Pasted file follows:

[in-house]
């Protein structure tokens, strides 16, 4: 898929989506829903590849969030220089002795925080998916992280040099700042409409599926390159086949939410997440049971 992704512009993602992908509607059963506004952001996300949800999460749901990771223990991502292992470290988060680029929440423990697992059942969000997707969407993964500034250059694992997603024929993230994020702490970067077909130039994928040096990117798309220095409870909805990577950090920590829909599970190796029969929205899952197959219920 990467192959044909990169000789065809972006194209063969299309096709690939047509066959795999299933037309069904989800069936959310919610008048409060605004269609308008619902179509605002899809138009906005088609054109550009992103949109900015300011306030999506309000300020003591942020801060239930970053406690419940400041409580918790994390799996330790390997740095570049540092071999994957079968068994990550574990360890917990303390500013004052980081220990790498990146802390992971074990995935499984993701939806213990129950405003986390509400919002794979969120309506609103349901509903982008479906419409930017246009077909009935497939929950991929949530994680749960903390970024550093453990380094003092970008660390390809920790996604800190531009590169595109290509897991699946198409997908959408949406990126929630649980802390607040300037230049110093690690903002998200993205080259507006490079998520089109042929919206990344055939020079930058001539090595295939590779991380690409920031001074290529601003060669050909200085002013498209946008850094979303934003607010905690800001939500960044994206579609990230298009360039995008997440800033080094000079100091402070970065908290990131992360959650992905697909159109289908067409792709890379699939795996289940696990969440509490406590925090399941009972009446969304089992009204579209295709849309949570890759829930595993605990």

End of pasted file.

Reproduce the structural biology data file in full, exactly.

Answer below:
[in-house]
């Protein structure tokens, strides 16, 4: 898929989506829903590849969030220089002795925080998916992280040099700042409409599926390159086949939410997440049971 992704512009993602992908509607059963506004952001996300949800999460749901990771223990991502292992470290988060680029929440423990697992059942969000997707969407993964500034250059694992997603024929993230994020702490970067077909130039994928040096990117798309220095409870909805990577950090920590829909599970190796029969929205899952197959219920 990467192959044909990169000789065809972006194209063969299309096709690939047509066959795999299933037309069904989800069936959310919610008048409060605004269609308008619902179509605002899809138009906005088609054109550009992103949109900015300011306030999506309000300020003591942020801060239930970053406690419940400041409580918790994390799996330790390997740095570049540092071999994957079968068994990550574990360890917990303390500013004052980081220990790498990146802390992971074990995935499984993701939806213990129950405003986390509400919002794979969120309506609103349901509903982008479906419409930017246009077909009935497939929950991929949530994680749960903390970024550093453990380094003092970008660390390809920790996604800190531009590169595109290509897991699946198409997908959408949406990126929630649980802390607040300037230049110093690690903002998200993205080259507006490079998520089109042929919206990344055939020079930058001539090595295939590779991380690409920031001074290529601003060669050909200085002013498209946008850094979303934003607010905690800001939500960044994206579609990230298009360039995008997440800033080094000079100091402070970065908290990131992360959650992905697909159109289908067409792709890379699939795996289940696990969440509490406590925090399941009972009446969304089992009204579209295709849309949570890759829930595993605990």